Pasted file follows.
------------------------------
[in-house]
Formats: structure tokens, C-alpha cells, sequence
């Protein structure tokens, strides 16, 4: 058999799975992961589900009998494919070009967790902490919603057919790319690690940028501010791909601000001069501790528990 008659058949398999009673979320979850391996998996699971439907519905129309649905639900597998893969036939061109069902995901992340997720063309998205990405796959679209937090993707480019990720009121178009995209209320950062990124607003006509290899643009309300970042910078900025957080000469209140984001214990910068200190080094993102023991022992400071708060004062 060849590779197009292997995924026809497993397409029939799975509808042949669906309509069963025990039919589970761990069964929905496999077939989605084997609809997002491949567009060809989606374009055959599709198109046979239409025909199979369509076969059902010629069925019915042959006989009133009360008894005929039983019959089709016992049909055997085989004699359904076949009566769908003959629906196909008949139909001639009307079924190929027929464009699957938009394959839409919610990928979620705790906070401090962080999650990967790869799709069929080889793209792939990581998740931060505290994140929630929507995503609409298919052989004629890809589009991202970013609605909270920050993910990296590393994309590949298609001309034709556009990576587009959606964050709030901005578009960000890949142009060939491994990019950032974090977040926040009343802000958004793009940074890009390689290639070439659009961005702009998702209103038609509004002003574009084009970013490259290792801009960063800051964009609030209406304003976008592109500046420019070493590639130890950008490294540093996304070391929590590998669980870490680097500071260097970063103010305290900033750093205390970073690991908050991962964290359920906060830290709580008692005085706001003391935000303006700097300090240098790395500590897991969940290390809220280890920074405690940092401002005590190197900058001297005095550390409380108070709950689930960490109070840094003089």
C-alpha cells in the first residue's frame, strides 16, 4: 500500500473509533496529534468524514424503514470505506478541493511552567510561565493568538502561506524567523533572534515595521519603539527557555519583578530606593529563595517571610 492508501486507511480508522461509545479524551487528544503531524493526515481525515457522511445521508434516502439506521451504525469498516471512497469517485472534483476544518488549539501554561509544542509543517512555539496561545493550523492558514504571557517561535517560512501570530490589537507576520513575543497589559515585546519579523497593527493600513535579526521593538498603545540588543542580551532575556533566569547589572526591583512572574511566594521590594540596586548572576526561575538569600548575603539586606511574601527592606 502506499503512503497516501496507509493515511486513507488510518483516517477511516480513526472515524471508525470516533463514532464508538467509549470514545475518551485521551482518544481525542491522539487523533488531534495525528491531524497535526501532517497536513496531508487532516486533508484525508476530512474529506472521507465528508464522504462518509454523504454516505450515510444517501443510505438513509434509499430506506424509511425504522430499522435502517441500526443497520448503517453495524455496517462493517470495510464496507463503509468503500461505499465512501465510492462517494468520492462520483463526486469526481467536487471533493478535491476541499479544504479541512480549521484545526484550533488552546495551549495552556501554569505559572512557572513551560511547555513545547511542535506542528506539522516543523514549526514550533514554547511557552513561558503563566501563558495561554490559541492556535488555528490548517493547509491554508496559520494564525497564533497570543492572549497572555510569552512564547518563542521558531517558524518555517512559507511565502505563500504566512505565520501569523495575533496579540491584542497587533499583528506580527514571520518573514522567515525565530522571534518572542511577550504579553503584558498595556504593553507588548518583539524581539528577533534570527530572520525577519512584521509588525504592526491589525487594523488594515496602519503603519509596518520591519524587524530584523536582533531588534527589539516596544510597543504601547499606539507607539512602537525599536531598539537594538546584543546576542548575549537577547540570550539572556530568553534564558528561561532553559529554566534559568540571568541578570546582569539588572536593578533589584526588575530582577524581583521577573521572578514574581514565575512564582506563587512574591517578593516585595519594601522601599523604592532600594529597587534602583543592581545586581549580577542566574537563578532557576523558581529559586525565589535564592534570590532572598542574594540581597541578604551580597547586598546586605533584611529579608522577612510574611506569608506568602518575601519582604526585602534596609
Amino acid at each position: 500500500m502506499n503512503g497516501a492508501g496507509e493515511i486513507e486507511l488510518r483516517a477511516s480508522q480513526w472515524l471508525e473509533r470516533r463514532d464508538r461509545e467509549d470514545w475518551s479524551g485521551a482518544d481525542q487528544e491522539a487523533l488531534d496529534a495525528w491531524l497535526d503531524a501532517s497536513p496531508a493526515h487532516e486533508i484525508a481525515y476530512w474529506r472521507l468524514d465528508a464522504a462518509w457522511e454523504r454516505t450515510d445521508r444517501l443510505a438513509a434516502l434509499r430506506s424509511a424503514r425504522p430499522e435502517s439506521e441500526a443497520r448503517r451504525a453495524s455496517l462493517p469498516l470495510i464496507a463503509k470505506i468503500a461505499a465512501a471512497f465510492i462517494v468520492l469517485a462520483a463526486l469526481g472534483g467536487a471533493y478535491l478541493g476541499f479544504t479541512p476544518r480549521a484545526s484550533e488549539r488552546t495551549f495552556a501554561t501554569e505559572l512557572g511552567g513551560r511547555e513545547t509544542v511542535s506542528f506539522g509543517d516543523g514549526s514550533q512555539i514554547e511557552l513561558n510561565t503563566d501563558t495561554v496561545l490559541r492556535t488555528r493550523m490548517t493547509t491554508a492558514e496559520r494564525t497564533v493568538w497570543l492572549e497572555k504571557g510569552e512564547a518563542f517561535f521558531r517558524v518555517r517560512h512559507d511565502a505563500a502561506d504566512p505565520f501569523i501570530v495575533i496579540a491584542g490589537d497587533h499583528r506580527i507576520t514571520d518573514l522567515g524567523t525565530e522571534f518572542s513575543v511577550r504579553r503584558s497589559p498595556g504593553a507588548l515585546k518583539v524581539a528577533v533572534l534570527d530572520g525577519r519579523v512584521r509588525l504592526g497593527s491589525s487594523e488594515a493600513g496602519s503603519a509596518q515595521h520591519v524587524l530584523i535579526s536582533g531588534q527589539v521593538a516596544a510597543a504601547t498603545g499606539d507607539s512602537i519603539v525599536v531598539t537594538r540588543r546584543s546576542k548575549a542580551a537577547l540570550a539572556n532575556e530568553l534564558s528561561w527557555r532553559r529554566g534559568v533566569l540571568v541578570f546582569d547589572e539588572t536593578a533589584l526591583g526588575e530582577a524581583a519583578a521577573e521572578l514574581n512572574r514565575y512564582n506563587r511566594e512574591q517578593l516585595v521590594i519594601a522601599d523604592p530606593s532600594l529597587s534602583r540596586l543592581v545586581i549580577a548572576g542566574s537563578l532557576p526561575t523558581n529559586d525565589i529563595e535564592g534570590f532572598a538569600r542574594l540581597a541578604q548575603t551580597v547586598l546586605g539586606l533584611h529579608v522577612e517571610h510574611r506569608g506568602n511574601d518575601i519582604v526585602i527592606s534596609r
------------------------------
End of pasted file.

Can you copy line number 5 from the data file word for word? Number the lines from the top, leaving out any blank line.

Amino acid at each position: 500500500m502506499n503512503g497516501a492508501g496507509e493515511i486513507e486507511l488510518r483516517a477511516s480508522q480513526w472515524l471508525e473509533r470516533r463514532d464508538r461509545e467509549d470514545w475518551s479524551g485521551a482518544d481525542q487528544e491522539a487523533l488531534d496529534a495525528w491531524l497535526d503531524a501532517s497536513p496531508a493526515h487532516e486533508i484525508a481525515y476530512w474529506r472521507l468524514d465528508a464522504a462518509w457522511e454523504r454516505t450515510d445521508r444517501l443510505a438513509a434516502l434509499r430506506s424509511a424503514r425504522p430499522e435502517s439506521e441500526a443497520r448503517r451504525a453495524s455496517l462493517p469498516l470495510i464496507a463503509k470505506i468503500a461505499a465512501a471512497f465510492i462517494v468520492l469517485a462520483a463526486l469526481g472534483g467536487a471533493y478535491l478541493g476541499f479544504t479541512p476544518r480549521a484545526s484550533e488549539r488552546t495551549f495552556a501554561t501554569e505559572l512557572g511552567g513551560r511547555e513545547t509544542v511542535s506542528f506539522g509543517d516543523g514549526s514550533q512555539i514554547e511557552l513561558n510561565t503563566d501563558t495561554v496561545l490559541r492556535t488555528r493550523m490548517t493547509t491554508a492558514e496559520r494564525t497564533v493568538w497570543l492572549e497572555k504571557g510569552e512564547a518563542f517561535f521558531r517558524v518555517r517560512h512559507d511565502a505563500a502561506d504566512p505565520f501569523i501570530v495575533i496579540a491584542g490589537d497587533h499583528r506580527i507576520t514571520d518573514l522567515g524567523t525565530e522571534f518572542s513575543v511577550r504579553r503584558s497589559p498595556g504593553a507588548l515585546k518583539v524581539a528577533v533572534l534570527d530572520g525577519r519579523v512584521r509588525l504592526g497593527s491589525s487594523e488594515a493600513g496602519s503603519a509596518q515595521h520591519v524587524l530584523i535579526s536582533g531588534q527589539v521593538a516596544a510597543a504601547t498603545g499606539d507607539s512602537i519603539v525599536v531598539t537594538r540588543r546584543s546576542k548575549a542580551a537577547l540570550a539572556n532575556e530568553l534564558s528561561w527557555r532553559r529554566g534559568v533566569l540571568v541578570f546582569d547589572e539588572t536593578a533589584l526591583g526588575e530582577a524581583a519583578a521577573e521572578l514574581n512572574r514565575y512564582n506563587r511566594e512574591q517578593l516585595v521590594i519594601a522601599d523604592p530606593s532600594l529597587s534602583r540596586l543592581v545586581i549580577a548572576g542566574s537563578l532557576p526561575t523558581n529559586d525565589i529563595e535564592g534570590f532572598a538569600r542574594l540581597a541578604q548575603t551580597v547586598l546586605g539586606l533584611h529579608v522577612e517571610h510574611r506569608g506568602n511574601d518575601i519582604v526585602i527592606s534596609r